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(Canada in a Changing Climate)
Impacts of recent extreme weather events highlight the vulnerability of Canadian communities and critical infrastructure to climate change.
The economic costs resulting from extreme weather events in Canada in the past decade (since 1996) have been greater than for all previous years combined. Costs reaching hundreds of millions and even billions of dollars are associated with flooding, wind, hail and ice storms, hurricanes, tornados and wild fires in all regions of southern Canada (Table SR-3), arising from property damage and disruption in the production and flow of goods and services. Prolonged periods of unusual weather, such as drought, can also result in high economic costs. Six of the ten most costly disasters in Canadian history have been droughts (Public Safety Canada, 2005). The national-scale drought of 2001–2002 resulted in Canada's gross domestic product being reduced by about $5.8 billion, as well as more than 41 000 job losses. While it is not possible to attribute individual weather events to changing climate, such costs illustrate that Canadian communities and infrastructure are vulnerable to climate events. This vulnerability is likely to increase, since climate models project increases in the frequency and magnitude of many types of extreme weather.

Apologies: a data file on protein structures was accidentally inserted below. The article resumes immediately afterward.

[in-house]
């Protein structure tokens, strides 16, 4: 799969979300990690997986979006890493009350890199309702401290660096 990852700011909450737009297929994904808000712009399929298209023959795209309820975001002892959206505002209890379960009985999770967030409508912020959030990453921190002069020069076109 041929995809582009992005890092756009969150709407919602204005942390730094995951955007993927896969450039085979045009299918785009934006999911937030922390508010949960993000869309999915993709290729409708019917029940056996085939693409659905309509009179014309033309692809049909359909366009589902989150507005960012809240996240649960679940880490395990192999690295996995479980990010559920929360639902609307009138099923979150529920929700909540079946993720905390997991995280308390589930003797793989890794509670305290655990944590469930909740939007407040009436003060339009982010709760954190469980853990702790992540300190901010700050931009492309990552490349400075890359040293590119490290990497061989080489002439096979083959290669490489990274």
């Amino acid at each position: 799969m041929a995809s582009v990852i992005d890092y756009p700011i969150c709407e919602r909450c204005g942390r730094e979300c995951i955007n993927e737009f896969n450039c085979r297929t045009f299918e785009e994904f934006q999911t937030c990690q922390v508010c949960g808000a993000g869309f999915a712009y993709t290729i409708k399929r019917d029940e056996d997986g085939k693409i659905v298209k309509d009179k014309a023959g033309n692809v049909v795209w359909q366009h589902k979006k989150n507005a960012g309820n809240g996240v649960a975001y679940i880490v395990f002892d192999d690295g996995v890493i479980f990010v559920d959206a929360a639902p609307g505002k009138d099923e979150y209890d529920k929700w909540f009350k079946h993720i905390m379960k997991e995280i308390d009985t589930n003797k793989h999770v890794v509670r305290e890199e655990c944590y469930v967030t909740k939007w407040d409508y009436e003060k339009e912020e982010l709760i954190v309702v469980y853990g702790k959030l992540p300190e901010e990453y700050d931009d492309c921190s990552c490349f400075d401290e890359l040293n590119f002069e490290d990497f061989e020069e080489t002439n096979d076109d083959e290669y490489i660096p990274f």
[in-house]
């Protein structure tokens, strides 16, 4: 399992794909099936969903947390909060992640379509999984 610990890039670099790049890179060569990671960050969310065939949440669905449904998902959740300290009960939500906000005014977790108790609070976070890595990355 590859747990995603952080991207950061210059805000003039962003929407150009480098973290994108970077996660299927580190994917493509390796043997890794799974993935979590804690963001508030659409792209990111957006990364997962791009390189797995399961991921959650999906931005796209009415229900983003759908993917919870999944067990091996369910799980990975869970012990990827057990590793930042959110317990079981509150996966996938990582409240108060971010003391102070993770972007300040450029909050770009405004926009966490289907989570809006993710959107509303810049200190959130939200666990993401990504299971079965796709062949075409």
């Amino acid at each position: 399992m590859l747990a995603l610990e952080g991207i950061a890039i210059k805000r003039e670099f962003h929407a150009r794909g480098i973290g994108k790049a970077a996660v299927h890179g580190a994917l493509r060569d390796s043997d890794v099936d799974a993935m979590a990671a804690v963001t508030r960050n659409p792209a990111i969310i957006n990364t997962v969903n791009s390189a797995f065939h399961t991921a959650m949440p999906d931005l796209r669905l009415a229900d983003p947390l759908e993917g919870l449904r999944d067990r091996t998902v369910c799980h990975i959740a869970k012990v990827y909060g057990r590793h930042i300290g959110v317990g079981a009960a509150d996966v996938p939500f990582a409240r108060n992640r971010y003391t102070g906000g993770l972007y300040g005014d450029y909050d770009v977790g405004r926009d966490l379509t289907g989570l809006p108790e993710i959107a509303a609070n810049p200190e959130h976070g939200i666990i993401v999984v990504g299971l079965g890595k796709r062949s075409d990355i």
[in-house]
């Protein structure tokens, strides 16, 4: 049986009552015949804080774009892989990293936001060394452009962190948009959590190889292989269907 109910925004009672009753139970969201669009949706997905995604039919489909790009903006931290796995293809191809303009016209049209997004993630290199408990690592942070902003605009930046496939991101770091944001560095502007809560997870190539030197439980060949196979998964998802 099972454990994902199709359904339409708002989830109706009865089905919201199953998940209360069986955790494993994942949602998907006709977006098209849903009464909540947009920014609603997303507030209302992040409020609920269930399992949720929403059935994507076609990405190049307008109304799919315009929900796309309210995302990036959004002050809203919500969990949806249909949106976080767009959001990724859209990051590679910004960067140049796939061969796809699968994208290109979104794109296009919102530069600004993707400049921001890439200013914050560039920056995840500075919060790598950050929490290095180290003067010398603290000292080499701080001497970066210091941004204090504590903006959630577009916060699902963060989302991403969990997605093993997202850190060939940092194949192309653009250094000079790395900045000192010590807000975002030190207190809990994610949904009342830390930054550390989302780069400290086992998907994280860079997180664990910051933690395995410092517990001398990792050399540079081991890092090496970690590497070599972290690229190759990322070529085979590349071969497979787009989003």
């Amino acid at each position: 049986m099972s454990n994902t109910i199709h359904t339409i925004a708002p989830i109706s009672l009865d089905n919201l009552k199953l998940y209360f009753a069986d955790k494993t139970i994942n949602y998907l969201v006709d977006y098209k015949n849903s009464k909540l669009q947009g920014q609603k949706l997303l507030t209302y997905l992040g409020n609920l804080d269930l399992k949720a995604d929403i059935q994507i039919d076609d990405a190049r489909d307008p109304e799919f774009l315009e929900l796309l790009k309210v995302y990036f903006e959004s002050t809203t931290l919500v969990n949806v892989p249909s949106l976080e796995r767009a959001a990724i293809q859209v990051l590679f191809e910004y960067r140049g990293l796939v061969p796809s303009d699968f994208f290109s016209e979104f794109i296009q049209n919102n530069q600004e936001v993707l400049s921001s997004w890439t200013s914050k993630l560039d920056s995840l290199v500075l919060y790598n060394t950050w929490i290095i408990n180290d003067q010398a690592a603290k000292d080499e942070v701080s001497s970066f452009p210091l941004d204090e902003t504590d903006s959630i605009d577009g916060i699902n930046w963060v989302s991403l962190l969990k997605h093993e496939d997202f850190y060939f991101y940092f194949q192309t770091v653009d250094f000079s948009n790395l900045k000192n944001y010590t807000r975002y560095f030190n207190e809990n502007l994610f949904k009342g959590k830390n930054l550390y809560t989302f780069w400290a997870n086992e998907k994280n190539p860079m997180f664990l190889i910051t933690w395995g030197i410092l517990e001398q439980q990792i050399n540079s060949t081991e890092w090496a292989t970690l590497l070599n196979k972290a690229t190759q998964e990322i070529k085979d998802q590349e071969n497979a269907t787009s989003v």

Extreme weather events affect the health and well-being of Canadians, as they frequently involve job losses, loss of assets, displacements, physical injuries and illnesses, psychological disorders, and loss of lives. The 1998 ice storm resulted in 945 injuries, while wildfires in British Columbia and Alberta resulted in an estimated 45,000 displacements in 2003, both of which are records for natural disasters in Canada (Table SR-3). Heavy rainfall following a period of drought was a contributing factor to the E. coli outbreak in Walkerton, Ontario in 2000, which resulted in seven deaths and thousands of people becoming ill.
Table SR-3: Recent costly extreme weather events, excluding drought (from Public Safety Canada, 2005; Environment Canada, 2005; BC Provincial Government, 2003).
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